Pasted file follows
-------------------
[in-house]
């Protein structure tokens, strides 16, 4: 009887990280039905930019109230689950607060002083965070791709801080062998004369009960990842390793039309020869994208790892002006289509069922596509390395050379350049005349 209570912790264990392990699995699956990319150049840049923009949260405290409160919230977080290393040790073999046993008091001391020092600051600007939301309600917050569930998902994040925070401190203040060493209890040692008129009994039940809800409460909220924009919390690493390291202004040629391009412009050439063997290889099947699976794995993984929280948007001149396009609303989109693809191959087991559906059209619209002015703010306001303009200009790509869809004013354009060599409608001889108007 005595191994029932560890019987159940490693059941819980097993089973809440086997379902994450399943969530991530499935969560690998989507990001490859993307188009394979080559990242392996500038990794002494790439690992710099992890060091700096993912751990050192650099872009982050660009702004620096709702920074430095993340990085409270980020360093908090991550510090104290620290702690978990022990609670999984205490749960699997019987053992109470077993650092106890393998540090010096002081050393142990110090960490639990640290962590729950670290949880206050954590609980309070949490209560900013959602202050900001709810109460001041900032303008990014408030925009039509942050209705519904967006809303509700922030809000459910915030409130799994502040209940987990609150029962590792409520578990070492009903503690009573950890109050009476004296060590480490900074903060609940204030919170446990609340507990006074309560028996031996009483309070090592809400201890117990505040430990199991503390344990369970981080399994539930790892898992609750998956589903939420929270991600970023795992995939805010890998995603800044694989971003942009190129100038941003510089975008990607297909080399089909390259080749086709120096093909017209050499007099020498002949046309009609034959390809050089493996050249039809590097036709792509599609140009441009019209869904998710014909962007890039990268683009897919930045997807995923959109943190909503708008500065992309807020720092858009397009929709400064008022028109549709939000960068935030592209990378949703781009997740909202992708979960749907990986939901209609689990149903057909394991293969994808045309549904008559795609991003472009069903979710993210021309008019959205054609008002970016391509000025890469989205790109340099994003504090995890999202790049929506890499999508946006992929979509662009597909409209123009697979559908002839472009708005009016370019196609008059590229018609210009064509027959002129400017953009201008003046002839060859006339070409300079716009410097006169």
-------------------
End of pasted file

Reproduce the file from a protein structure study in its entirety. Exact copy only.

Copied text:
[in-house]
């Protein structure tokens, strides 16, 4: 009887990280039905930019109230689950607060002083965070791709801080062998004369009960990842390793039309020869994208790892002006289509069922596509390395050379350049005349 209570912790264990392990699995699956990319150049840049923009949260405290409160919230977080290393040790073999046993008091001391020092600051600007939301309600917050569930998902994040925070401190203040060493209890040692008129009994039940809800409460909220924009919390690493390291202004040629391009412009050439063997290889099947699976794995993984929280948007001149396009609303989109693809191959087991559906059209619209002015703010306001303009200009790509869809004013354009060599409608001889108007 005595191994029932560890019987159940490693059941819980097993089973809440086997379902994450399943969530991530499935969560690998989507990001490859993307188009394979080559990242392996500038990794002494790439690992710099992890060091700096993912751990050192650099872009982050660009702004620096709702920074430095993340990085409270980020360093908090991550510090104290620290702690978990022990609670999984205490749960699997019987053992109470077993650092106890393998540090010096002081050393142990110090960490639990640290962590729950670290949880206050954590609980309070949490209560900013959602202050900001709810109460001041900032303008990014408030925009039509942050209705519904967006809303509700922030809000459910915030409130799994502040209940987990609150029962590792409520578990070492009903503690009573950890109050009476004296060590480490900074903060609940204030919170446990609340507990006074309560028996031996009483309070090592809400201890117990505040430990199991503390344990369970981080399994539930790892898992609750998956589903939420929270991600970023795992995939805010890998995603800044694989971003942009190129100038941003510089975008990607297909080399089909390259080749086709120096093909017209050499007099020498002949046309009609034959390809050089493996050249039809590097036709792509599609140009441009019209869904998710014909962007890039990268683009897919930045997807995923959109943190909503708008500065992309807020720092858009397009929709400064008022028109549709939000960068935030592209990378949703781009997740909202992708979960749907990986939901209609689990149903057909394991293969994808045309549904008559795609991003472009069903979710993210021309008019959205054609008002970016391509000025890469989205790109340099994003504090995890999202790049929506890499999508946006992929979509662009597909409209123009697979559908002839472009708005009016370019196609008059590229018609210009064509027959002129400017953009201008003046002839060859006339070409300079716009410097006169």